Publisher: Hyperion Teen
Age Group: Young Adult
Series: The Darkest Minds #1
Source: Gifted from a friend
When Ruby woke up on her tenth birthday, something about her had changed. Something alarming enough to make her parents lock her in the garage and call the police. Something that gets her sent to Thurmond, a brutal government “rehabilitation camp.” She might have survived the mysterious disease that’s killed most of America’s children, but she and the others have emerged with something far worse: frightening abilities they cannot control. Now sixteen, Ruby is one of the dangerous ones. When the truth comes out, Ruby barely escapes Thurmond with her life. Now she’s on the run, desperate to find the one safe haven left for kids like herEast River. She joins a group of kids who escaped their own camp. Liam, their brave leader, is falling hard for Ruby. But no matter how much she aches for him, Ruby can’t risk getting close. Not after what happened to her parents. When they arrive at East River, nothing is as it seems, least of all its mysterious leader. But there are other forces at work, people who will stop at nothing to use Ruby in their fight against the government. Ruby will be faced with a terrible choice, one that may mean giving up her only chance at a life worth living.
Summary from Riffle.For the past few months, I've had a deep skepticism when it comes to dystopians (perhaps because the market is oversaturated, or maybe I just personally got tired of them). But lately, I've read some fantastic dystopian novels that have reminded me why I love this genre, and The Darkest Minds stood apart from them all.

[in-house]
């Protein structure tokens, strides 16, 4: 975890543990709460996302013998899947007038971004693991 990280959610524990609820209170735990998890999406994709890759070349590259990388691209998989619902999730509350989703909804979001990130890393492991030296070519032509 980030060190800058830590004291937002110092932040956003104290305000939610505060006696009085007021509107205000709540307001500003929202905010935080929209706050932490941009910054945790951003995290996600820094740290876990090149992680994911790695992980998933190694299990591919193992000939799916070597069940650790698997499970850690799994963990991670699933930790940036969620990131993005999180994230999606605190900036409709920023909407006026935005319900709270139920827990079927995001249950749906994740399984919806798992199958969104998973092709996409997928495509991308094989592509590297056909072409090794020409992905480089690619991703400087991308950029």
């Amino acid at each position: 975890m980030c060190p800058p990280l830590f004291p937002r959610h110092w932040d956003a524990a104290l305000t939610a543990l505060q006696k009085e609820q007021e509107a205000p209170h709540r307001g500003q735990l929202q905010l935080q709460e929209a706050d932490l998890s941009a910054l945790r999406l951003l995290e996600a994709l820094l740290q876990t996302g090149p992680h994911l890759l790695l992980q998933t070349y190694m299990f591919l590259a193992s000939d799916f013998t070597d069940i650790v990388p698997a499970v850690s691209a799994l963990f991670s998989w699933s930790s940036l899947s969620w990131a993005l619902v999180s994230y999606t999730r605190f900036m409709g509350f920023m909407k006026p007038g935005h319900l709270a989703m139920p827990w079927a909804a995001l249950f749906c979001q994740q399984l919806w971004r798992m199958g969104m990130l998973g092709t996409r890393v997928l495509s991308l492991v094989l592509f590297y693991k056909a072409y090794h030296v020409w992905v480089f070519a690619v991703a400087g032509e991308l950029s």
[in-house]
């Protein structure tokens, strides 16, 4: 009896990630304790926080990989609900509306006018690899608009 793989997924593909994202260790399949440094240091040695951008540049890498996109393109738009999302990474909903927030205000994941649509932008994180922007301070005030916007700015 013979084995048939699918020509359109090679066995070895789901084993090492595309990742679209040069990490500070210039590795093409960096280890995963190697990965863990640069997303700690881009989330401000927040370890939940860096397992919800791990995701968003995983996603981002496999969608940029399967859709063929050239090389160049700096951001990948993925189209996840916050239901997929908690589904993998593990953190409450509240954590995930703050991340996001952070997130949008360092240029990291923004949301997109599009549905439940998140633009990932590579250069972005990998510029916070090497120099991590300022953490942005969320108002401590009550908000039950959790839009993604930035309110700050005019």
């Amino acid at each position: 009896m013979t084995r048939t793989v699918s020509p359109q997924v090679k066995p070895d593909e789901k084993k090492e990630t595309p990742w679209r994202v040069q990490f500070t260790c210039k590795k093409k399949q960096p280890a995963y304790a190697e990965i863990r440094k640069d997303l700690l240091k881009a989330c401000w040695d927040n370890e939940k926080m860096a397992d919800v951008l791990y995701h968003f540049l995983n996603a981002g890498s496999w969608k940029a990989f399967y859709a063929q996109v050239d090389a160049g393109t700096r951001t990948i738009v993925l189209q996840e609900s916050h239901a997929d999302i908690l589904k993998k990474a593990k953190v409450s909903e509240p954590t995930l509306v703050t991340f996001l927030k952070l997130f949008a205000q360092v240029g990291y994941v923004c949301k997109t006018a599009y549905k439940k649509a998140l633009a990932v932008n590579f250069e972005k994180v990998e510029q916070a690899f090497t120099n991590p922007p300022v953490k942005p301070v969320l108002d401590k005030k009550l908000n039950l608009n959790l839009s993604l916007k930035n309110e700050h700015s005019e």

What made this such a phenomenal read? The characters, by and far. Ruby, the protagonist, grew on me as the book went on. Although her experiences are unlike anything I (and most readers) have ever been through, her emotions are easily understandable. It's the supporting cast, though, that really stand out. Liam (oh, he'll make you melt), Zu, and especially Chubs are just perfectly created. Chubs, much to my surprise, became my favorite character by the story's end. His development is done so naturally and his attributes are revealed in small but endearing ways. Zu is another great example of Bracken's skill; she doesn't say a single word the entire novel, but is one of the sweetest, funniest characters. One of the challenges of a first book in a series is to get readers fully invested in the characters so early on in their stories, but Bracken succeeded. It's because of this cast that I choked up twice during TDM.
So yes, you could definitely say that this book is packed with emotion. It's a rollercoaster ride- to use a cliche- one that I couldn't put down. Because there's just as much action as there is emotion. You never know what's going to come next, but whenever anything is going well for these kids, you know that's going to change fast. Some parts are the literary equivalent of an action movie, and it's just awesome.
Adding to the awesome is the world Bracken has created, which is almost a mix of sci-fi and fantasy. What's really fascinating are the politics that spring up, not just in the government, but between the kids, because of their various powers. There's no one the main quartet can definitely trust except each other, which lends the book a Lord of the Flies atmosphere.
There were a few things I had questions about; I felt there was very little information about the disease and how the powers came about, but that could be because Ruby knows very little herself (and the story is told through first person narration). Most likely, we'll find out more in the sequel, Never Fade, which I'm dying to read. And if you read The Darkest Minds, you'll understand why.
For Fans Of: The Eve Trilogy by Anna Carey
Do characters make a story for you? Or does another aspect of a novel draw you in?